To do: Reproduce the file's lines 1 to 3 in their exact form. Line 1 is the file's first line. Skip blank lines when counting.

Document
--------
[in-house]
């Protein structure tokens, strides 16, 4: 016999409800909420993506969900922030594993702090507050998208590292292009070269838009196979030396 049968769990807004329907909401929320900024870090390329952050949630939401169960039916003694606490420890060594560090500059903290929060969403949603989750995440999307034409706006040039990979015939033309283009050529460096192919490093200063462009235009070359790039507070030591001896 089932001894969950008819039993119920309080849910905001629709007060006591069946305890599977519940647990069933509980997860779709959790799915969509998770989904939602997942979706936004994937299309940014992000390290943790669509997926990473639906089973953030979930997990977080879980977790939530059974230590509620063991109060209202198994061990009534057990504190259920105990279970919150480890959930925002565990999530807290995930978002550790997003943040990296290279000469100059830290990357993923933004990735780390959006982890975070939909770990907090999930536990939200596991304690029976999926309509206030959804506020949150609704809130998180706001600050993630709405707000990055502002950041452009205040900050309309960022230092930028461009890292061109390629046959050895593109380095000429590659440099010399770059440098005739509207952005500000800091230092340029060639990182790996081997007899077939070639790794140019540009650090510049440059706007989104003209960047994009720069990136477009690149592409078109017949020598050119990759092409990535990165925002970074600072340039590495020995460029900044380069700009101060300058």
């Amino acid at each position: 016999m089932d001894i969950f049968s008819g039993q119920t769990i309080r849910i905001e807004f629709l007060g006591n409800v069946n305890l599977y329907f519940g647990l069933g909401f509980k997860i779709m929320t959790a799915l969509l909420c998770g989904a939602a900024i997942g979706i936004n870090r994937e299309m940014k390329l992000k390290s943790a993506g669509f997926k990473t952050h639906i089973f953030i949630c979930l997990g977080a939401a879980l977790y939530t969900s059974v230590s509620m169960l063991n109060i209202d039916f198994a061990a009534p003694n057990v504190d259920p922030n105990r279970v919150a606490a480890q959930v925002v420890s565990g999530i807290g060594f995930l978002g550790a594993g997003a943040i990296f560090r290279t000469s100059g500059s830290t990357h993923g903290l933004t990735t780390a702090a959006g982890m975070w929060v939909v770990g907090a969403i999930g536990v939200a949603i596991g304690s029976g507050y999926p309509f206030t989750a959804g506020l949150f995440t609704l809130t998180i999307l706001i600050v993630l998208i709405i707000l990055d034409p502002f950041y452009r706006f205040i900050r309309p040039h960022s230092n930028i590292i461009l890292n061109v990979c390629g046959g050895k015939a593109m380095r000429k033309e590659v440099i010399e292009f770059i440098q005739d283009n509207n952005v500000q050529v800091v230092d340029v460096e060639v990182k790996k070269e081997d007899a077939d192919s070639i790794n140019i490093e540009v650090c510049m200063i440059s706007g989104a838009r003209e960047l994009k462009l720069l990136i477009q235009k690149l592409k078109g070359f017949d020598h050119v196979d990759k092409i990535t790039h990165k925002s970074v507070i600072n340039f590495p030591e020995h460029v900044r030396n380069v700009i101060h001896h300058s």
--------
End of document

[in-house]
């Protein structure tokens, strides 16, 4: 016999409800909420993506969900922030594993702090507050998208590292292009070269838009196979030396 049968769990807004329907909401929320900024870090390329952050949630939401169960039916003694606490420890060594560090500059903290929060969403949603989750995440999307034409706006040039990979015939033309283009050529460096192919490093200063462009235009070359790039507070030591001896 089932001894969950008819039993119920309080849910905001629709007060006591069946305890599977519940647990069933509980997860779709959790799915969509998770989904939602997942979706936004994937299309940014992000390290943790669509997926990473639906089973953030979930997990977080879980977790939530059974230590509620063991109060209202198994061990009534057990504190259920105990279970919150480890959930925002565990999530807290995930978002550790997003943040990296290279000469100059830290990357993923933004990735780390959006982890975070939909770990907090999930536990939200596991304690029976999926309509206030959804506020949150609704809130998180706001600050993630709405707000990055502002950041452009205040900050309309960022230092930028461009890292061109390629046959050895593109380095000429590659440099010399770059440098005739509207952005500000800091230092340029060639990182790996081997007899077939070639790794140019540009650090510049440059706007989104003209960047994009720069990136477009690149592409078109017949020598050119990759092409990535990165925002970074600072340039590495020995460029900044380069700009101060300058």
């Amino acid at each position: 016999m089932d001894i969950f049968s008819g039993q119920t769990i309080r849910i905001e807004f629709l007060g006591n409800v069946n305890l599977y329907f519940g647990l069933g909401f509980k997860i779709m929320t959790a799915l969509l909420c998770g989904a939602a900024i997942g979706i936004n870090r994937e299309m940014k390329l992000k390290s943790a993506g669509f997926k990473t952050h639906i089973f953030i949630c979930l997990g977080a939401a879980l977790y939530t969900s059974v230590s509620m169960l063991n109060i209202d039916f198994a061990a009534p003694n057990v504190d259920p922030n105990r279970v919150a606490a480890q959930v925002v420890s565990g999530i807290g060594f995930l978002g550790a594993g997003a943040i990296f560090r290279t000469s100059g500059s830290t990357h993923g903290l933004t990735t780390a702090a959006g982890m975070w929060v939909v770990g907090a969403i999930g536990v939200a949603i596991g304690s029976g507050y999926p309509f206030t989750a959804g506020l949150f995440t609704l809130t998180i999307l706001i600050v993630l998208i709405i707000l990055d034409p502002f950041y452009r706006f205040i900050r309309p040039h960022s230092n930028i590292i461009l890292n061109v990979c390629g046959g050895k015939a593109m380095r000429k033309e590659v440099i010399e292009f770059i440098q005739d283009n509207n952005v500000q050529v800091v230092d340029v460096e060639v990182k790996k070269e081997d007899a077939d192919s070639i790794n140019i490093e540009v650090c510049m200063i440059s706007g989104a838009r003209e960047l994009k462009l720069l990136i477009q235009k690149l592409k078109g070359f017949d020598h050119v196979d990759k092409i990535t790039h990165k925002s970074v507070i600072n340039f590495p030591e020995h460029v900044r030396n380069v700009i101060h001896h300058s």